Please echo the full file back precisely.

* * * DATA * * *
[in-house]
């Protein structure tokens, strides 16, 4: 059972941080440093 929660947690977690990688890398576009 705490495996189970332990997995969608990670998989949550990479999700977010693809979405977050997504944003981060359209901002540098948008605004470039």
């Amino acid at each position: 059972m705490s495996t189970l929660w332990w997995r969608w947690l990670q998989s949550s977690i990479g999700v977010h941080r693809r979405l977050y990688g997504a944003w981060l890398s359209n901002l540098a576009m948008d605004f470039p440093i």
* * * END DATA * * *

[in-house]
């Protein structure tokens, strides 16, 4: 059972941080440093 929660947690977690990688890398576009 705490495996189970332990997995969608990670998989949550990479999700977010693809979405977050997504944003981060359209901002540098948008605004470039």
């Amino acid at each position: 059972m705490s495996t189970l929660w332990w997995r969608w947690l990670q998989s949550s977690i990479g999700v977010h941080r693809r979405l977050y990688g997504a944003w981060l890398s359209n901002l540098a576009m948008d605004f470039p440093i």